In the lecture of the First degree we are told that a Lodge has three symbolic lesser lights; one of these is in the East, one in the West, and one in the South. There is no light in the North, because King Solomon's Temple, of which every lodge is a representative, was placed so far North of the eclipse that the sun and moon, at their meridian height, could dart no rays into the northern part thereof. The North we therefore masonically call a place of darkness.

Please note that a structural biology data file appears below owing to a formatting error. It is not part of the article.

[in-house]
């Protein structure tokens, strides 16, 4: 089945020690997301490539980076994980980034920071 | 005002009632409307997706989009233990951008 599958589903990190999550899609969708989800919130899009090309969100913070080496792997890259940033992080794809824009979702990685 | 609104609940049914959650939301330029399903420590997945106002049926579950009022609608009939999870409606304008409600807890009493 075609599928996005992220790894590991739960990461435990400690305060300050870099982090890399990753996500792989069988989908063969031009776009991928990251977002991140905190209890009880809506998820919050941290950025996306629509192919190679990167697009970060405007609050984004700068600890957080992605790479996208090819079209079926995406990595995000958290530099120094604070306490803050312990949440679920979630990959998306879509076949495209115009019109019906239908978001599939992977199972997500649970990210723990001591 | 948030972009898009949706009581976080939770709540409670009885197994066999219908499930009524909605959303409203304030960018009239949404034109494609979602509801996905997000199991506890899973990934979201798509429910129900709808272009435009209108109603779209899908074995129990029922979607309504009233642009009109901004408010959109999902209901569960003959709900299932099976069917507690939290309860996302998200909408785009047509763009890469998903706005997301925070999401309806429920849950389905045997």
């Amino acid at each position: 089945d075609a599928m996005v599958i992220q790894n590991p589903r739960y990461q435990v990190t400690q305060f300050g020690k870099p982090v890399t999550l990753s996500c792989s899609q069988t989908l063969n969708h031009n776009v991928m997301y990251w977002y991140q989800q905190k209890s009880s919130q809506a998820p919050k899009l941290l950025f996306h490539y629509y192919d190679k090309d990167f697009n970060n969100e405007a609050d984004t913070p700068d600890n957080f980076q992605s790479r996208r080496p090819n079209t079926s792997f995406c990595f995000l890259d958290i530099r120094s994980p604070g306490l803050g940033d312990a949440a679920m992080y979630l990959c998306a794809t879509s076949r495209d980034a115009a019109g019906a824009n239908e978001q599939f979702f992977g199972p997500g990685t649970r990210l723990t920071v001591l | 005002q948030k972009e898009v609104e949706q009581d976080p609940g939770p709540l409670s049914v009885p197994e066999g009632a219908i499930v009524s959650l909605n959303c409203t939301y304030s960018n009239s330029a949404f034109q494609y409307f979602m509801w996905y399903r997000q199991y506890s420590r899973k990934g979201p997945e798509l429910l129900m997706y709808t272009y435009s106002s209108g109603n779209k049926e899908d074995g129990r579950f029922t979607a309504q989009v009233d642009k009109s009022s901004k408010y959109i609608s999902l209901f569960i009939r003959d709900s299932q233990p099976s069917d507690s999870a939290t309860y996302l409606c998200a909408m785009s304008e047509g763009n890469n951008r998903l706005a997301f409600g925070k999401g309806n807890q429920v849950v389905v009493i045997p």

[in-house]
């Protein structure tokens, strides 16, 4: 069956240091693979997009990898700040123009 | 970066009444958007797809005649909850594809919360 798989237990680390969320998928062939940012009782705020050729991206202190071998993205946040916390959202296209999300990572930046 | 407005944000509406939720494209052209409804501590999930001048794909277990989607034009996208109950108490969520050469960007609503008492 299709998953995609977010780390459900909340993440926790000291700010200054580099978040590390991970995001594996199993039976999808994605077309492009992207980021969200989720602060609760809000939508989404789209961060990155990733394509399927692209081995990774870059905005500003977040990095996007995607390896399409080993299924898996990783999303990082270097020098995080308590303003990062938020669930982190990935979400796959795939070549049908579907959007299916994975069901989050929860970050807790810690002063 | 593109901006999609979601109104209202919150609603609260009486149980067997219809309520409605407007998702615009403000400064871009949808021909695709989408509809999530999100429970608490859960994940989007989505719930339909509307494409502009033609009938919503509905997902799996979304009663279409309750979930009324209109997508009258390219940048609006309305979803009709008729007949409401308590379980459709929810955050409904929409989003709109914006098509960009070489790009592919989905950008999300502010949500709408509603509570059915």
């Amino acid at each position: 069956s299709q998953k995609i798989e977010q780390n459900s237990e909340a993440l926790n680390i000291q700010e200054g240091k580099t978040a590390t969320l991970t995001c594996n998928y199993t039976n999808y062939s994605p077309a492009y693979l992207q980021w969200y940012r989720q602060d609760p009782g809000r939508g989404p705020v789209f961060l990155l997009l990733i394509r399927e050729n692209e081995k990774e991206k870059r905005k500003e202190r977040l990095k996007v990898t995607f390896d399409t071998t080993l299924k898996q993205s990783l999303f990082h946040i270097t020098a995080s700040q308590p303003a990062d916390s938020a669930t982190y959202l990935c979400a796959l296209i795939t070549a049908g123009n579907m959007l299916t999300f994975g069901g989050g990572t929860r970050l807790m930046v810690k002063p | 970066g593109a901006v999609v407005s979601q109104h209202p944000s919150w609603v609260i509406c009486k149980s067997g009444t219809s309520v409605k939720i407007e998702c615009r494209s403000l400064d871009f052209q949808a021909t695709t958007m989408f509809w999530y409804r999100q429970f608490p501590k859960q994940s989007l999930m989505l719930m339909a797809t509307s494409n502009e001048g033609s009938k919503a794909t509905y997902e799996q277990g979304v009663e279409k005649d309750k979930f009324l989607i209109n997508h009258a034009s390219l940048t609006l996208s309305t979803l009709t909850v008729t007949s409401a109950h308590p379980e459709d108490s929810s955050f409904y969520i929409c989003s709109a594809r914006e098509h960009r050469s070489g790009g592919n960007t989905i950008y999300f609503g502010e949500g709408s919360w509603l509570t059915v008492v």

The lesser lights are situated about the altar; they are not those at the chairs of the principal officers. They are called lesser lights because by them we are enabled to see the great lights which lie on the altar whenever the lodge is open. They are also symbols of authority. The sun, the source of material light, opens and closes the day with regularity and provides light and heat for the earth. It may be termed the ruler of the day. Since it reaches its maximum strength at midday, when it is high in the Southern sky i it is represented by the lesser lights during the night, after the sun has gone down in the West, at the North-West corner of the altar. Just as these two heavenly bodies provide light and energy for the physical world, so in the lodge room the W.M. provides nourishment for our spiritual natures. As the sun rises in the East, and as learning originated in the East, so is the W .M. placed in the East to enlighten and instruct the brethren in the moral truths revealed by the great lights at the altar. Thus the third of the lesser lights, which is placed toward the East, at the North-East corner of the altar represents the W .M. of the lodge. There is no light in the North because in the Northern hemisphere the sun never enters the' northern half of the sky, as stated previously.